A sustainability policy that focuses on systemic issues reframes the question from “how do we change individuals’ behaviours so that they are more sustainable?” to “how do we change the way society works?”. This leads to very different kinds of interventions.

Addressing the sociotechnical underpinnings of “behaviour” involves attempting to create new infrastructures and institutions that facilitate sustainable lifestyles, attempting to shift cultural conventions that underpin different activities, and attempting to encourage new competences that are required to perform new ways of doing things. As a result of these changes, what we think of as individual “behaviours” will also change.

• This article was written for the UK's Demand Centre. Check out their movie series about the making and evolution of energy demand


[1] Shove, Elizabeth. "What is wrong with energy efficiency?." Building Research & Information (2017): 1-11.

[2] Labanca, Nicola, and Paolo Bertoldi. "Beyond energy efficiency and individual behaviours: policy insights from social practice theories." Energy Policy 115 (2018): 494-502.

[3] De Decker, Kris. “How (not) to resolve the energy crisis.” Low-tech Magazine, 2009

[4] Shove, Elizabeth, Mika Pantzar, and Matt Watson. The dynamics of social practice: Everyday life and how it changes. Sage, 2012.

[5] Martiskainen, Mari. "Affecting consumer behaviour on energy demand." (2007).

[6] Steg, Linda, et al. "An integrated framework for encouraging pro-environmental behaviour: The role of values, situational factors and goals." Journal of Environmental Psychology 38 (2014): 104-115.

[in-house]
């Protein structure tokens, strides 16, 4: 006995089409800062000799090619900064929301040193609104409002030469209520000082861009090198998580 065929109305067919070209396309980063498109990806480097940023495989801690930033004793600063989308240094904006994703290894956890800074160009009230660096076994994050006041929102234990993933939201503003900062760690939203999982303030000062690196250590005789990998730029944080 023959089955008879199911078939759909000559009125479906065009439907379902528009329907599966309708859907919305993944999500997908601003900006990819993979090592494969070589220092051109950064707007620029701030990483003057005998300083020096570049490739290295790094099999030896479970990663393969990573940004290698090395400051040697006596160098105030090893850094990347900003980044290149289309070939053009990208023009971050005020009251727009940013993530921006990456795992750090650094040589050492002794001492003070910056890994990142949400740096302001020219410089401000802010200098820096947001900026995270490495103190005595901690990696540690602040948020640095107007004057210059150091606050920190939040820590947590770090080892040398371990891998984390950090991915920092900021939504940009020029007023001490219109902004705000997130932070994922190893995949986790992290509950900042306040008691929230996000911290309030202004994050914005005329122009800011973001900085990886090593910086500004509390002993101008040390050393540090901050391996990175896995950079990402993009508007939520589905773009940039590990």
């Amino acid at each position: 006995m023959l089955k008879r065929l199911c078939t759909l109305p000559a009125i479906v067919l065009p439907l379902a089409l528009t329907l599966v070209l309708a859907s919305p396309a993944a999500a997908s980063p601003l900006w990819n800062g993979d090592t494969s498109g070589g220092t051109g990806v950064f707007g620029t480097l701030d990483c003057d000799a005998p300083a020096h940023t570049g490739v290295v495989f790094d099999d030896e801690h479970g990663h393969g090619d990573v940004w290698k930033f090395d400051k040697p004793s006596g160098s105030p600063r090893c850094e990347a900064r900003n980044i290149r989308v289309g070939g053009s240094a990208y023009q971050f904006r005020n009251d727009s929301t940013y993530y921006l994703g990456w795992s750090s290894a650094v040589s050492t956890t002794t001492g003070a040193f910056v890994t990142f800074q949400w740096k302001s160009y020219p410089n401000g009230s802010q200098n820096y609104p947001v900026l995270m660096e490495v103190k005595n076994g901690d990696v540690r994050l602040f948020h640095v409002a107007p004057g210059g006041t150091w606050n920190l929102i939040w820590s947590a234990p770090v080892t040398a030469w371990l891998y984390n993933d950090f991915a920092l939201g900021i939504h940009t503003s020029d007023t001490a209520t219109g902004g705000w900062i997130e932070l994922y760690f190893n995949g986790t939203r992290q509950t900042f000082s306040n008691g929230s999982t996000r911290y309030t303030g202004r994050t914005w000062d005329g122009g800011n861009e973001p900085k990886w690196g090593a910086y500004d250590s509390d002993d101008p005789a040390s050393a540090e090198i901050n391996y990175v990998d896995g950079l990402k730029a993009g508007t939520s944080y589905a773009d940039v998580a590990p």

[7] Evans, Laurel, et al. "Self-interest and pro-environmental behaviour." Nature Climate Change 3.2 (2013): 122.

[8] Turaga, Rama Mohana R., Richard B. Howarth, and Mark E. Borsuk. "Pro‐environmental behavior." Annals of the New York Academy of Sciences 1185.1 (2010): 211-224.

[9] Kollmuss, Anja, and Julian Agyeman. "Mind the gap: why do people act environmentally and what are the barriers to pro-environmental behavior?." Environmental education research 8.3 (2002): 239-260.

[10] Hargreaves, Tom. "Practice-ing behaviour change: Applying social practice theory to pro-environmental behaviour change." Journal of consumer culture 11.1 (2011): 79-99.

[11] Shove, Elizabeth. "Beyond the ABC: climate change policy and theories of social change." Environment and planning A 42.6 (2010): 1273-1285.

[12] Southerton, Dale, Andrew McMeekin, and David Evans. International review of behaviour change initiatives: Climate change behaviours research programme. Scottish Government Social Research, 2011.

[13] Spurling, Nicola Jane, et al. "Interventions in practice: Reframing policy approaches to consumer behaviour." (2013).